North Carolina’s continued history of late unemployment payments probed by lawmakers 

Members of the N.C. House Oversight and Government Reform Committee hold a meeting regarding unemployment benefits on Nov. 1, 2023. North State Journal

RALEIGH — On Nov. 1, the North Carolina General Assembly House Oversight Committee held a hearing to examine accuracy and delay issues with the state’s unemployment insurance (UI) payments. 

“The pandemic highlighted flaws in the ability to make timely first-time payments and to ensure the right amount goes to the right person,” Committee co-chair Rep. Jake Johnson (R-Polk) said in a statement prior to the hearing. “Federal pandemic unemployment benefits were particularly vulnerable to fraud and mistakes. North Carolinians need to know the unemployment system is fair, fast, and free of fraud.” 

The Committee heard testimony on the issue from Division of Employment Security (DES) Assistant Secretary Antwon Keith and State Auditor Beth Wood.  

Keith told the committee that the sharp increase in filings during the COVID-19 pandemic was significant and said during that period the state “went from 2,500 claims a week to a max of 54,000 in one day.” 

The data emphasized in Keith and Wood’s presentations to the committee sheds light on the scope and challenges faced in administering a total of eight unemployment benefit programs during the pandemic.  

Across the eight programs, three state and five federal, 3.8 million claims were handled from March 2020 to September 2021 and the state paid out $14 billion in benefits to over 1 million people. 

Wood said a historical analysis of North Carolina’s unemployment program found late payment issues had persisted for nine years before the onset of the pandemic. 

According to Wood’s presentation, federal guidelines mandate that 87% of initial payments must be disbursed within 21 days. However, during the period from April 4, 2020, to Sept. 4, 2021, only about 60% of the first payments, $2.2 million out of $3.6 million, met the federal requirement.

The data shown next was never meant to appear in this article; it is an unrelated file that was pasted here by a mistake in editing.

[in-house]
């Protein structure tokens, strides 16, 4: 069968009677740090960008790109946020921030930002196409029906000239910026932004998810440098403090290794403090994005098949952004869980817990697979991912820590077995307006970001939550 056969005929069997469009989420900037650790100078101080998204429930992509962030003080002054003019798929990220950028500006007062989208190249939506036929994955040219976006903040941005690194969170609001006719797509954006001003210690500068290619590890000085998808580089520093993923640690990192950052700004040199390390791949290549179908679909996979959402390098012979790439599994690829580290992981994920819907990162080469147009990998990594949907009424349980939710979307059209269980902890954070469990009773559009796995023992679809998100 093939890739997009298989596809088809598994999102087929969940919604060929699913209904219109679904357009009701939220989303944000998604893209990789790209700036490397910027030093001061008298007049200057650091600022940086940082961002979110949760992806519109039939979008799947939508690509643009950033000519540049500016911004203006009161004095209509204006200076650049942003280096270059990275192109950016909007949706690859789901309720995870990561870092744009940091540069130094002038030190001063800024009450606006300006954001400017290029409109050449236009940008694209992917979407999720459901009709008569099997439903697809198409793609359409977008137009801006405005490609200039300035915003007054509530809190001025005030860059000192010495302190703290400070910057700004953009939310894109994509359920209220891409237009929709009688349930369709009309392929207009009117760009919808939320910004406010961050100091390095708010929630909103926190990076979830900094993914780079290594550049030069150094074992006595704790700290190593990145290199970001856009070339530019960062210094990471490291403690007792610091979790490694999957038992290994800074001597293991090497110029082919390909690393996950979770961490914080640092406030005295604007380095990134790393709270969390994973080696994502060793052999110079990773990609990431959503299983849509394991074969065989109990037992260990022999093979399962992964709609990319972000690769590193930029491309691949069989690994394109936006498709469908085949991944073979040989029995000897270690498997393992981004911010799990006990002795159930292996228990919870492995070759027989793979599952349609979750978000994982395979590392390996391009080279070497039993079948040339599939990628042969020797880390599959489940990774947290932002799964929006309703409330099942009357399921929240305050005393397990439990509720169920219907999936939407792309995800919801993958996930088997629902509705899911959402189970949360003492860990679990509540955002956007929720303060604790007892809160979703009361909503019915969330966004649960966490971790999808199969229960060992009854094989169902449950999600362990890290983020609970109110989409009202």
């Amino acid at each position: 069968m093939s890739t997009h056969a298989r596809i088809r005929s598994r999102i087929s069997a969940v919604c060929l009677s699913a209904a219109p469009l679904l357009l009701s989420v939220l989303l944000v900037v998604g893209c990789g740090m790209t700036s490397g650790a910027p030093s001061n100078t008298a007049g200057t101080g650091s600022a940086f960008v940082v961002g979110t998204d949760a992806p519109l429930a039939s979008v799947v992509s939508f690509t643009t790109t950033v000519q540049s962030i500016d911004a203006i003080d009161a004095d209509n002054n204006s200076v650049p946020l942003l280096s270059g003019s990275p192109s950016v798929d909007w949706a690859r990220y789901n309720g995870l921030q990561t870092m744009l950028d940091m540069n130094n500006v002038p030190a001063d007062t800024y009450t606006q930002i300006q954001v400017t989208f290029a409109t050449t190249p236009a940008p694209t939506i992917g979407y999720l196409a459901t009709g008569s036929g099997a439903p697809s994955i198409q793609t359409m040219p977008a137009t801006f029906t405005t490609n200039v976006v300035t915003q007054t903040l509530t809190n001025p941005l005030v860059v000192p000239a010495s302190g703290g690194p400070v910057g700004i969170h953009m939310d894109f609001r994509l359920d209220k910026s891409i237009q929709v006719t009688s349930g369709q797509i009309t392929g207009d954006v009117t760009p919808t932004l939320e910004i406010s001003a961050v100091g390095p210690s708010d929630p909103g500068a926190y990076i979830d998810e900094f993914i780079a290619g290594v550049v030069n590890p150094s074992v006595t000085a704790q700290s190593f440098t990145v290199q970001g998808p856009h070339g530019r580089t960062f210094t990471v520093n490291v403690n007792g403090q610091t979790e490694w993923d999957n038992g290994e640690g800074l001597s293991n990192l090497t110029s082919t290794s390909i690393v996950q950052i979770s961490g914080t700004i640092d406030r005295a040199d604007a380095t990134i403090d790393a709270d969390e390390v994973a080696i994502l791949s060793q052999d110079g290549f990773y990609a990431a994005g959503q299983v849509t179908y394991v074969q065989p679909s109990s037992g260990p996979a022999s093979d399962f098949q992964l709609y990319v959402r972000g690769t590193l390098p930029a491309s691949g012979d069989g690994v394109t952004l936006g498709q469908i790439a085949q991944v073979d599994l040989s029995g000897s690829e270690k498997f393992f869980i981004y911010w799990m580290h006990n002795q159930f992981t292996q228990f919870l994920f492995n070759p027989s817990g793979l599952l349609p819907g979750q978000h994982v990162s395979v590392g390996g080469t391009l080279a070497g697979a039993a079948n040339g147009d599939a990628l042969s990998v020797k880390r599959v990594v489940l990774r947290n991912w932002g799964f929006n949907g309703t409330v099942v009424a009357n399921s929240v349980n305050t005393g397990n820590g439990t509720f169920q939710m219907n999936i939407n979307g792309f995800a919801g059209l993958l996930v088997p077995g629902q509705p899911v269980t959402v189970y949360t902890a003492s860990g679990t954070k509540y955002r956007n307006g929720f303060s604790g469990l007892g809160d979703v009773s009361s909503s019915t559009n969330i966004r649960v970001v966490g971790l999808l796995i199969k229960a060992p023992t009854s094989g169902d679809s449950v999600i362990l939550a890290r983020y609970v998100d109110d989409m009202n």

During that period, approximately $1.2 billion was disbursed, with $438 million, or 36% of the total payments, being delayed. Only two out of the eight programs managed to adhere to the federal requirement.  

Keith’s presentation also showed the state had been out of compliance since 2010 when it came to “First Pay” promptness and that North Carolina’s rate for that pay is currently at 59.2% and has been trending downward since 2021. 

While Keith was unable to provide a definitive timeline to lawmakers on correcting late UI payment issues, Wood pointed to House Bill 471 that stalled in the Senate. 

Under House Bill 471, the state auditor is granted more expansive powers to compel audits and issue deficiency correction recommendations. State agencies would be required to submit progress reports on fulfillment of the correction recommendations to the state auditor and General Assembly. 

“It’s not something that will naturally happen unless you, gentlemen, and ladies, intervene,” Wood told the committee, adding that they needed to “legislatively mandate some of these actions.” 

Wood had conducted past audits on pandemic UI payments and her findings were similar to the data she provided to the Committee, including $166 million in improper payments because they exceeded the federal limit of 10%.  

Between April 1, 2016, and March 31, 2021, roughly 18% of payments were categorized as improper, either exceeding or falling below the intended benefit amounts. In 2020, the improper payment rate was 15.3%, and it increased slightly to 15.8% in 2021. 

These improper payments amounted to more than $366 million and Wood indicated 94% of them could be attributed to issues of non-compliance with work search requirements, discrepancies in benefit year earnings, and errors in separation information.  Wood also cited lack of monitoring and that manual reviews were not set up to meet federal requirements. 

The main theme in Keith’s presentation included issues following the pandemic, with an emphasis on fraud perpetrated during the pandemic.   

The presentation showed that since April 1, 2020, the state had recuperated $65 million in funds paid out through both fraudulent and nonfraudulent activities. Approximately $36 million of that total represents payments to claim filers. 

Keith said DES has taken steps to combat the issue such as a “Benefits Integrity Alert Visualization Tool,” as well as banking verification processes and improved claim screening. 

As a result of the steps taken, DES identified 56,407 suspicious identity issues in 2022 and 28,396 in 2023.  

Keith told the committee DES “prevented $64 million from going out of the coffers this year.” 

In the two years prior, DES successfully stopped $264 million in fraudulent payments in 2021 and $142 million in 2022, per Keith’s presentation.

About A.P. Dillon 1130 Articles
A.P. Dillon is a North State Journal reporter located near Raleigh, North Carolina. Find her on Twitter: @APDillon_